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An Old Town by the Sea 6


PORTSMOUTH NH CHARACTERS by TB Aldrich (continued)

Mr. Jaffrey's last will and testament was a whimsical document, in spite of the Hon. Jeremiah Mason, who drew up the paper. It had originally been Mr. Jaffrey's plan to leave his possessions to his beloved friend, Colonel Joshua Wentworth, but the colonel by some maladroitness managed to turn the current of Pactolus in another direction. The vast property was bequeathed to George Jaffrey Jeffries, the testator's grandnephew, on condition that the heir, then a lad of thirteen, should drop the name of Jeffries, reside permanently in Portsmouth, and adopt no profession excepting that of gentleman. There is an immense amount of Portsmouth as well as George Jaffrey in that final clause. George the fourth handsomely complied with the requirements, and dying at the age of sixty-six, without issue or assets, was the last of that particular line of Georges. I say that he handsomely complied with the requirements of the will; but my statement appears to be subject to qualification, for on the day of his obsequies it was remarked of him by a caustic contemporary:

"Well, yes, Mr. Jaffrey was a gentleman by profession, but not eminent in his profession."

This modest exhibition of profiles, in which I have attempted to preserve no chronological sequence, ends with the silhouette of Dr. Joseph Moses.

If Boston in the colonial days had her Mather Byles, Portsmouth had her Dr. Joseph Moses. In their quality as humorists, the outlines of both these gentlemen have become rather broken and indistinct. "A jest's prosperity lies in the ear that hears it." Decanted wit inevitably loses its bouquet. A clever repartee belongs to the precious moment in which it is broached, and is of a vintage that does not usually bear transportation. Dr. Moses -- he received his diploma not from the College of Physicians, but from the circumstance of his having once drugged his private demijohn of rum, and so nailed an inquisitive negro named Sambo -- Dr. Moses, as he was always called, has been handed down to us by tradition as a fellow of infinite jest and of most excellent fancy; but I must confess that I find his high spirits very much evaporated. His humor expended itself, for the greater part, in practical pleasantries -- like that practiced on the minion Sambo -- but these diversions, however facetious to the parties concerned, lack magnetism for outsiders. I discover nothing about him so amusing as the fact that he lived in a tan-colored little tenement, which was neither clapboarded nor shingled, and finally got an epidermis from the discarded shingles of the Old South Church when the roof of that edifice was repaired.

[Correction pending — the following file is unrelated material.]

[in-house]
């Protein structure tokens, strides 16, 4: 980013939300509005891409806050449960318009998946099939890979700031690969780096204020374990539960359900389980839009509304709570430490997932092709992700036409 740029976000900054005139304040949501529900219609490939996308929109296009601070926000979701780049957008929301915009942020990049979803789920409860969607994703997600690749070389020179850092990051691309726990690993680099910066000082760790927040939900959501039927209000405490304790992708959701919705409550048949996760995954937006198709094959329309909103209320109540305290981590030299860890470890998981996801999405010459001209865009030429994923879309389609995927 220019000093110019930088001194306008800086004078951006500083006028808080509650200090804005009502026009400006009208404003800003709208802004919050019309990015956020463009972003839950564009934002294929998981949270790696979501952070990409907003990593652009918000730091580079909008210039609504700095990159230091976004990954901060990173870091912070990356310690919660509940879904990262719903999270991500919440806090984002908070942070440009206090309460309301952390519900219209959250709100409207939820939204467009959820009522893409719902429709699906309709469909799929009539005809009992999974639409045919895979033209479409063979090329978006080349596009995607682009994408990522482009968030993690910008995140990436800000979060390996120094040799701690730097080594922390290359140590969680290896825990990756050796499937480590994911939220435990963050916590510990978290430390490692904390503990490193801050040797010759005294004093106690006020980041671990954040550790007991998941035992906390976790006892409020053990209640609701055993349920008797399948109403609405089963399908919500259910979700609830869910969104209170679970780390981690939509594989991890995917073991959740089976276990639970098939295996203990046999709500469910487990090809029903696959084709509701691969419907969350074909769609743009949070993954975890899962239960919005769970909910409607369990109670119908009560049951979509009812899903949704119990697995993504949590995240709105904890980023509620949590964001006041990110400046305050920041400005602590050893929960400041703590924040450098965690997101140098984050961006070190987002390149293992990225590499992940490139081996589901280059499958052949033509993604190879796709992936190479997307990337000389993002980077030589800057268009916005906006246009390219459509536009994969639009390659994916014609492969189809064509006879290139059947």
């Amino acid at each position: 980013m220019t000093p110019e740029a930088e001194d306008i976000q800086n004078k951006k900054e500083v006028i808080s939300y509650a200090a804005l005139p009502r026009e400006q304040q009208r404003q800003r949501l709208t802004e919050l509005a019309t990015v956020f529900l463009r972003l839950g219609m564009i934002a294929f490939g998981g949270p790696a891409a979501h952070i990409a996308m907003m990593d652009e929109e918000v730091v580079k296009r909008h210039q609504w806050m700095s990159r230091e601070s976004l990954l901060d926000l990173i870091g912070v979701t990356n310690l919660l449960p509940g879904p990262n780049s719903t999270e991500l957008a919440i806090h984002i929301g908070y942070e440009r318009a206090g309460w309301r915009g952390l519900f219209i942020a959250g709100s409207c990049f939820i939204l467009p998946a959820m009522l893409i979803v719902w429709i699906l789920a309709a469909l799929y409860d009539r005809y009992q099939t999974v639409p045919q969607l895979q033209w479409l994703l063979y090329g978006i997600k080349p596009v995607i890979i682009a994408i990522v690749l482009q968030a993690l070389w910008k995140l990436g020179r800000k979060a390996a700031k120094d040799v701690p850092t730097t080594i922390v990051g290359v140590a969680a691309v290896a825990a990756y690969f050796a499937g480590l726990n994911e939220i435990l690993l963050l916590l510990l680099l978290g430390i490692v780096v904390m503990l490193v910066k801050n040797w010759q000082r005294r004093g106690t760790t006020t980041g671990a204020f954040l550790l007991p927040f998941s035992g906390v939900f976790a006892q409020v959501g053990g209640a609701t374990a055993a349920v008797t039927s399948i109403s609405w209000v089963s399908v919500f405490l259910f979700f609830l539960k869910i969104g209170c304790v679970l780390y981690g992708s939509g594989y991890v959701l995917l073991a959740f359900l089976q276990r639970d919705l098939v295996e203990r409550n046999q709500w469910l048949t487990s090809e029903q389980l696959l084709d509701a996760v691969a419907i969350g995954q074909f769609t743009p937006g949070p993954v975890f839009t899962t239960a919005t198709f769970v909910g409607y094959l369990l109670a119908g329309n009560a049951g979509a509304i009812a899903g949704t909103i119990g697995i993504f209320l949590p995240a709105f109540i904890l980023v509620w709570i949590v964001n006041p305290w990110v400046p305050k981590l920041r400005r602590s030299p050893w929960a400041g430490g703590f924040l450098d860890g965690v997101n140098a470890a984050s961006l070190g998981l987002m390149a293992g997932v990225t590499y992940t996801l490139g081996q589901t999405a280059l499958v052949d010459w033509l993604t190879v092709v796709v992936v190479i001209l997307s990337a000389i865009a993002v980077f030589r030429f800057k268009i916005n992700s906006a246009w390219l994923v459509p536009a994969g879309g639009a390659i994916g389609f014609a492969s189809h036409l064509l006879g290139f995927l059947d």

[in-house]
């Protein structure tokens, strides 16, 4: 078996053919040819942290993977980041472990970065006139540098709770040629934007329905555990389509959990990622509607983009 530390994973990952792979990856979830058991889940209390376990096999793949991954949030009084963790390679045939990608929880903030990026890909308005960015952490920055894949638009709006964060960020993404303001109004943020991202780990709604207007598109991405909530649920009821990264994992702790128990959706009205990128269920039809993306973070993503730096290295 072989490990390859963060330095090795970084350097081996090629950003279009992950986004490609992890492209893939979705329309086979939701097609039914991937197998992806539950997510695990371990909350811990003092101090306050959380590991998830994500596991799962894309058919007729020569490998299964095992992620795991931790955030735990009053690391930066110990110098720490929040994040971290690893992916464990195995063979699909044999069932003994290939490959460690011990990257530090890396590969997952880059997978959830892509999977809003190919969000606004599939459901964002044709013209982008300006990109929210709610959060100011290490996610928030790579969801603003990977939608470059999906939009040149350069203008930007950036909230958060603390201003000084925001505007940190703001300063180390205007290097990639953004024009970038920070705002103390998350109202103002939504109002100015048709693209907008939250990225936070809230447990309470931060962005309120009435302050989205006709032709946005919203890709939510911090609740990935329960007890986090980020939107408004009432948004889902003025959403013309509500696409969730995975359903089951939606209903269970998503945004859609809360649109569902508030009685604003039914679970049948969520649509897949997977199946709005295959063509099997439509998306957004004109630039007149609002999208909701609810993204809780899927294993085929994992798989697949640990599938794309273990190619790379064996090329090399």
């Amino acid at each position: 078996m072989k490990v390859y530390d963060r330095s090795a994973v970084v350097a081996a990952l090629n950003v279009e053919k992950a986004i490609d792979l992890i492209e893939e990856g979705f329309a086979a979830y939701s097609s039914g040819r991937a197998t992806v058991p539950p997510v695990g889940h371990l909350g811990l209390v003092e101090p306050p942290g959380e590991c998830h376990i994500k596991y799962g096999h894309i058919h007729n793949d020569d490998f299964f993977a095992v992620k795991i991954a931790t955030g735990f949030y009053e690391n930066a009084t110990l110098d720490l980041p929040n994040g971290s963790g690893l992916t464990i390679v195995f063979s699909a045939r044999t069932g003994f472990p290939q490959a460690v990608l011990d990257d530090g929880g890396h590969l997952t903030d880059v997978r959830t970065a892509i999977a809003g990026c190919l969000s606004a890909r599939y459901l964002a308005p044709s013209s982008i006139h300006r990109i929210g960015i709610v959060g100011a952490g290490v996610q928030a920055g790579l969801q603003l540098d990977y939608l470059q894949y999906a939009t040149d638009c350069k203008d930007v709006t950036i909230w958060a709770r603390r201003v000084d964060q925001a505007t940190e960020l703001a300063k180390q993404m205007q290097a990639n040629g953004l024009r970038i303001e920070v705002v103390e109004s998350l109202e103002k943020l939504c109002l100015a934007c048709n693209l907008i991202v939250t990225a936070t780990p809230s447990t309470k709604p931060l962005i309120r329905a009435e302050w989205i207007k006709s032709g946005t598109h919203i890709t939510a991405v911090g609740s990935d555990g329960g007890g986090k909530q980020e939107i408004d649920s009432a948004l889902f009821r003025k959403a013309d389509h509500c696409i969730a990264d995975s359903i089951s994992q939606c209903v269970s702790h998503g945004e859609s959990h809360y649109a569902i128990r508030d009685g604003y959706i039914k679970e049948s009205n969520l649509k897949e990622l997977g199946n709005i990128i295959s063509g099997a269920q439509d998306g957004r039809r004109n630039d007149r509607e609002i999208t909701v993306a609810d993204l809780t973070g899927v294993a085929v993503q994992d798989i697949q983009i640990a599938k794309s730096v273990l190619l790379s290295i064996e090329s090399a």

Dr. Moses, like many persons of his time and class, was a man of protean employment -- joiner, barber, and what not. No doubt he had much pithy and fluent conversation, all of which escapes us. He certainly impressed the Hon. Theodore Atkinson as a person of uncommon parts, for the Honorable Secretary of the Province, like a second Haroun Al Raschid, often summoned the barber to entertain him with his company. One evening -- and this is the only reproducible instance of the doctor's readiness -- Mr. Atkinson regaled his guest with a diminutive glass of choice Madeira. The doctor regarded it against the light with the half-closed eye of the connoisseur, and after sipping the molten topaz with satisfaction, inquired how old it was. "Of the vintage of about sixty years ago," was the answer. "Well," said the doctor reflectively, "I never in my life saw so small a thing of such an age." There are other mots of his on record, but their faces are suspiciously familiar. In fact, all the witty things were said aeons ago. If one nowadays perpetrates an original joke, one immediately afterward finds it in the Sanskrit. I am afraid that Dr. Joseph Moses has no very solid claims on us. I have given him place here because he has long had the reputation of a wit, which is almost as good as to be one.

CONTINUED TO Chapter Seven

 

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